Azul IPO: What Investors Need to Know

By Eric Volkman Markets

On the back of comparatively low fuel prices, among other factors, airline stocks have been popular lately. There's going to be a new one soon -- Brazil's top discount airline Azul will launch its initial public offering later this week, with its shares coming to market both in that country and in the U.S. Here's a brief, flyover view of the company and its upcoming issue.

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Flying south

Azul is a relative youngster; it was established in 2008 by Brazilian native David Neeleman, also the founder of JetBlue Airways. Neeleman still serves as Azul's CEO, and owns 67% of its common shares; following the IPO, he will retain a controlling stake.

According to Azul, these days it is the No. 1 airline in Brazil in both departures and cities served.


At the end of last year, the company had 123 aircraft in operation, and its passenger load factor (the average occupancy of its planes) was just under 80%. That falls between its two major competitors on the domestic market, Gol Linhas Aereas Inteligentes S.A. (NYSE: GOL) and LATAM Airlines Group S.A. (NYSE: LFL) -- the former's latest result was 77.6%, while the latter's came in at 84.5%.

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Azul says that it currently has 784 daily departures, and serves 102 destinations, 96 of which are located in its home country. It's happy to point out that this latter tally well exceeds the counts for both Gol and LATAM, with 52 and 44 domestic destinations respectively.

Azul also hastened to say that the domestic airline industry has grown quickly. It cites data indicating that the number of domestic passengers rose by over 90% from 2008 to 2015, to total around 96 million. That tally is expected to climb to roughly 131 million by 2021.

Over the past few years, the company's revenue has climbed encouragingly from 5.80 billion reals ($1.86 billion) in 2014, to 6.26 billion reals ($2.01 billion) the following year, to 6.67 billion reals ($2.14 billion) in 2016.

Across that span of time, the global airline industry benefited from a drastic reduction in fuel costs -- typically an airline's second-highest cost item next to salaries. In spite of that, Azul's expenses took a big bite out of results. The company posted net losses of 87 million reals ($28 million) in 2014 and 1.08 billion reals ($346 million) in 2015, flipping to only a slim net profit of under 18 million reals ($5.8 million) last year.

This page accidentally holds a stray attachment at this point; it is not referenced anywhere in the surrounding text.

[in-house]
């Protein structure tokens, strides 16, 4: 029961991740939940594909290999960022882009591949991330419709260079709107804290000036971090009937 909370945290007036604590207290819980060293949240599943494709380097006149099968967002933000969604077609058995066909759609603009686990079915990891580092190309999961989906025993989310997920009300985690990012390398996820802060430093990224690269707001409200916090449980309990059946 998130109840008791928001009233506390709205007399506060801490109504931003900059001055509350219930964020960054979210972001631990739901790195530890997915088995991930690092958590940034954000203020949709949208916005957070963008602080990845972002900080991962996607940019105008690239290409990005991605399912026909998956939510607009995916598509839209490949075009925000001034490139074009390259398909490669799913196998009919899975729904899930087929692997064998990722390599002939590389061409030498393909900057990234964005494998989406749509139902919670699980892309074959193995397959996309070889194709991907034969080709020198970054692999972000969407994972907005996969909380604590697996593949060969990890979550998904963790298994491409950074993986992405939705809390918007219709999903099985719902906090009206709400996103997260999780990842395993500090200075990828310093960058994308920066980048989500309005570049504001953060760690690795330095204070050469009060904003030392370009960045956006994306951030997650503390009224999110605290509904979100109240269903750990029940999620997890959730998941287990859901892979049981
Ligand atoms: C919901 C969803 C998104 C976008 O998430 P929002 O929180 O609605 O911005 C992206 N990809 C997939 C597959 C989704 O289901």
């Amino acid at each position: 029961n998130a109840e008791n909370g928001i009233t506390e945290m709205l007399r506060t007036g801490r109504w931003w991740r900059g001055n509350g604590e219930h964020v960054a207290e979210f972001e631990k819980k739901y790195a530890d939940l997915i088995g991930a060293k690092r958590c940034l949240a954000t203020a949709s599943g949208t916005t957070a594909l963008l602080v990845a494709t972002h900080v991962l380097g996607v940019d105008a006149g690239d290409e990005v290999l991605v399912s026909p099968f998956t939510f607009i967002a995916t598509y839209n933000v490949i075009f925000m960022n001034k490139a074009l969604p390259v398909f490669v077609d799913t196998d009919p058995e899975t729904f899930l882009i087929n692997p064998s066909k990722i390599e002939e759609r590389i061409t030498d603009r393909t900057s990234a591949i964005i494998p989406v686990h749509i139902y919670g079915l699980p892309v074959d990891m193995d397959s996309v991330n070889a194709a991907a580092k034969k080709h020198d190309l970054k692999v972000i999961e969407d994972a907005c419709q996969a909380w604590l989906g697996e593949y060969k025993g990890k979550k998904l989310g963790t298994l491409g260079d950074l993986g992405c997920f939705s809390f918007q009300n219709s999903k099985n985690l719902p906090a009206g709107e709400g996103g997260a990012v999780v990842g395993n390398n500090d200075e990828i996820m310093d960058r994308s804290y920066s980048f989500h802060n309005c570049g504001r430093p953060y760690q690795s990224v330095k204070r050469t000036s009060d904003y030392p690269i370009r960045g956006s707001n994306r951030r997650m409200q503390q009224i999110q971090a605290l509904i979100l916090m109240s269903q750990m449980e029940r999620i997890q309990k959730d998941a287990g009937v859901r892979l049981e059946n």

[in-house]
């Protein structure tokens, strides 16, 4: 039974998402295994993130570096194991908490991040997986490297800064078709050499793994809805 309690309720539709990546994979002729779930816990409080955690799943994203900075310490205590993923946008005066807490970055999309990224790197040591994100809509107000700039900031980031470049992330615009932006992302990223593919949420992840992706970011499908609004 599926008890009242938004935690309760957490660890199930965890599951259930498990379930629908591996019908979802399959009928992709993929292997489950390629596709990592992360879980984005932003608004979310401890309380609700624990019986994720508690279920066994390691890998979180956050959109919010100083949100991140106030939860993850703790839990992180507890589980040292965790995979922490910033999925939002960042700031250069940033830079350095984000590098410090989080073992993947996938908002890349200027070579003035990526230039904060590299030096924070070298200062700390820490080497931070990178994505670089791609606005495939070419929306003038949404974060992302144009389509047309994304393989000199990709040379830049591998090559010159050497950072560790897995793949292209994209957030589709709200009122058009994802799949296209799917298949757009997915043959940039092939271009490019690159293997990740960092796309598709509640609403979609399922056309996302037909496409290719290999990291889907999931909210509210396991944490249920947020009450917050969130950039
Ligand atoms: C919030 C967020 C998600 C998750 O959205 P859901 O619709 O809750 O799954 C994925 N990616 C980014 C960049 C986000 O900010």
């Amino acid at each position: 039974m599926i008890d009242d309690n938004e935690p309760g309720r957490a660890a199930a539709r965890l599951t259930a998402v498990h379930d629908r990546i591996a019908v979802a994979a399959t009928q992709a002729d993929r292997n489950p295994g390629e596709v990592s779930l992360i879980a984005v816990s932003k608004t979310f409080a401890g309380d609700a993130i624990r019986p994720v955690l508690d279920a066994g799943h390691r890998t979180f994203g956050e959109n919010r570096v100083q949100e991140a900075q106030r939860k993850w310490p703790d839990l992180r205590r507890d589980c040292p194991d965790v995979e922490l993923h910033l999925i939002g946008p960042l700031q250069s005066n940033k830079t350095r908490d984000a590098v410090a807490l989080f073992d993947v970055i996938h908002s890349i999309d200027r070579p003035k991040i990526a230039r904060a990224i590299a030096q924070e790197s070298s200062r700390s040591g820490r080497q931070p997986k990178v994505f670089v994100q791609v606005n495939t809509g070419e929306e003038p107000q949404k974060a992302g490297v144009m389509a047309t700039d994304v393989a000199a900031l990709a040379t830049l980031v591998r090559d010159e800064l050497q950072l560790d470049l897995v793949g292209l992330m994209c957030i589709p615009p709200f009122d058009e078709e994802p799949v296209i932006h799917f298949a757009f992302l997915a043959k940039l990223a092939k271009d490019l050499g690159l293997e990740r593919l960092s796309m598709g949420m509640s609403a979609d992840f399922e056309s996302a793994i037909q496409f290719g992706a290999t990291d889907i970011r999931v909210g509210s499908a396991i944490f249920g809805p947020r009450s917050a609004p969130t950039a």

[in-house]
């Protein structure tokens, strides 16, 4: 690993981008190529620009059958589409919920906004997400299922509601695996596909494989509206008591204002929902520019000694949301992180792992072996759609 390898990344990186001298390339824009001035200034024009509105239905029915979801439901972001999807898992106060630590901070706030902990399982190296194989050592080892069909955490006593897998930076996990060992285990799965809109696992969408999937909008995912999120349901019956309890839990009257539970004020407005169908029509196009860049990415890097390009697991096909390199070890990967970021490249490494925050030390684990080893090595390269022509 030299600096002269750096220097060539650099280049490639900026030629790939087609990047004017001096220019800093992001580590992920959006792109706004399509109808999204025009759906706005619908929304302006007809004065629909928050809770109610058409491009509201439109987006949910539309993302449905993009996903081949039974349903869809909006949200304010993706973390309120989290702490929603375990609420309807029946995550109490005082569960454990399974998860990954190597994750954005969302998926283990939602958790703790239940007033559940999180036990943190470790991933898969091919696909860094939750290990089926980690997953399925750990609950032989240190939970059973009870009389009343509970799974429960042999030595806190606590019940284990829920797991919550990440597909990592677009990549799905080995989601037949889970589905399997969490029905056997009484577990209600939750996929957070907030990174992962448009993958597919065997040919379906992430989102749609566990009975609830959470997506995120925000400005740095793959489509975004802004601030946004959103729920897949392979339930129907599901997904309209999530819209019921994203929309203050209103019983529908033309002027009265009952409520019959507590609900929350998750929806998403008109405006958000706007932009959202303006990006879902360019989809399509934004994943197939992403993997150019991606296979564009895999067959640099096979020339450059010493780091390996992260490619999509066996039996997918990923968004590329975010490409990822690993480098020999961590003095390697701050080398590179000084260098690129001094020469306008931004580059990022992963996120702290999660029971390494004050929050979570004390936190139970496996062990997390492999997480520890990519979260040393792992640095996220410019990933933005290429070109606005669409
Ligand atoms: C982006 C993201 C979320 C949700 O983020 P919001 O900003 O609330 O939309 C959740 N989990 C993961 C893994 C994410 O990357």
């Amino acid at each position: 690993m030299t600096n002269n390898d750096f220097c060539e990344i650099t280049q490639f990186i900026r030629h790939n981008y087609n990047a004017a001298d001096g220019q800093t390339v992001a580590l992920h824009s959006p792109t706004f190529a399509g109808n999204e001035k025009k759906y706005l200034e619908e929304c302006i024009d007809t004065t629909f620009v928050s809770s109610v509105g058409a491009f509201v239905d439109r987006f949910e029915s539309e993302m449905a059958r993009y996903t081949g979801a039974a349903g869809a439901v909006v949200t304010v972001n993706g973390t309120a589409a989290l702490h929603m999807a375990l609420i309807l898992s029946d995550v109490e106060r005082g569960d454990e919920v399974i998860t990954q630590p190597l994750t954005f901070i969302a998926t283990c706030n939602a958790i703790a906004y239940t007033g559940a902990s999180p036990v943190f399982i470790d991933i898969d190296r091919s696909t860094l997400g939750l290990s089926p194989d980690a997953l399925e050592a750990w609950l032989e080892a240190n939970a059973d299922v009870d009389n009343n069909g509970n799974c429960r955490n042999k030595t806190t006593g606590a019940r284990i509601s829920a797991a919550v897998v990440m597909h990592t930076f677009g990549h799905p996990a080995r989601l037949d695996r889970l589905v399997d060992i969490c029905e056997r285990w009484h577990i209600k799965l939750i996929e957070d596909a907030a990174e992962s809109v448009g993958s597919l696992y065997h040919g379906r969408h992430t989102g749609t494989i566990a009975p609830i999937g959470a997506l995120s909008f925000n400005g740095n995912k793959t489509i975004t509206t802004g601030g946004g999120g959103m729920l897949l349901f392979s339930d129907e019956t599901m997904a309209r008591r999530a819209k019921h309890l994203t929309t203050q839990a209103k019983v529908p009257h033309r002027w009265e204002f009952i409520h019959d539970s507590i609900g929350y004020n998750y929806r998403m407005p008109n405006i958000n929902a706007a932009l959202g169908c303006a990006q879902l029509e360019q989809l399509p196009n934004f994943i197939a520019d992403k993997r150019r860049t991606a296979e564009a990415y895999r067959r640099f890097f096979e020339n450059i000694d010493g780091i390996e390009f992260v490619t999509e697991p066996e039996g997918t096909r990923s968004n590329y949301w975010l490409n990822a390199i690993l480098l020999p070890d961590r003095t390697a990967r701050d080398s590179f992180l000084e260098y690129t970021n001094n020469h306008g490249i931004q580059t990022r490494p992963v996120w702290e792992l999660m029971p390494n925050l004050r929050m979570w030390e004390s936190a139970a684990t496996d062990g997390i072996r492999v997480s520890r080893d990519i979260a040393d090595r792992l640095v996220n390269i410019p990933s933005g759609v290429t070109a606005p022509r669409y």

This Fool's take

Brazil is a massive country that can be challenging to traverse; in that respect, it's a ripe market for air travel.

But it needs an improved economy. Azul isn't the only member of its peer group that has suffered revenue erosion and bottom-line losses; Gol and LATAM experienced the same dynamic during Brazil's economic struggles earlier this decade.

As the domestic economy goes, so go the fortunes of its airlines. As you can see in the charts below, a recent slowdown in the decline of GDP -- which, according to the most recent figures, dipped by a comparatively light 0.3% year over year in January -- is improving the fortunes of both carriers:

LFL Net Income (TTM) data by YCharts.

So a play on Azul's stock is effectively a play on the nation's economy. Some prognosticators believe Brazil's downward trajectory will soon reverse course: Both the World Bank and the International Monetary Fund have forecast modest growth over the next few years. That could provide the lift to push the ambitious Azul into solid, maybe even sustainable, profitability.

The details

Seventy-two million preferred shares of Azul will be sold in the IPO. Of these, 24 million will take the form of American depositary shares and list on the New York Stock Exchange under the ticker symbol AZUL. The ADSes should sell for $18.02 to $21.81 apiece in the IPO. The stock's first day of trading is slated for Friday.

In its prospectus, Azul says that it will use slightly more than one-quarter of the estimated 1.26 billion reals ($404 million) in gross proceeds from both listings in order to pay down debt. The remainder is to be utilized for "general corporate purposes." The company did not get more specific.

The lead global coordinators of the issue are Citigroup, Itau Unibanco's Itau BBA, and Deutsche Bank Securities.

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The author(s) may have a position in any stocks mentioned.

Eric Volkman has no position in any stocks mentioned. The Motley Fool recommends JetBlue Airways. The Motley Fool has a disclosure policy.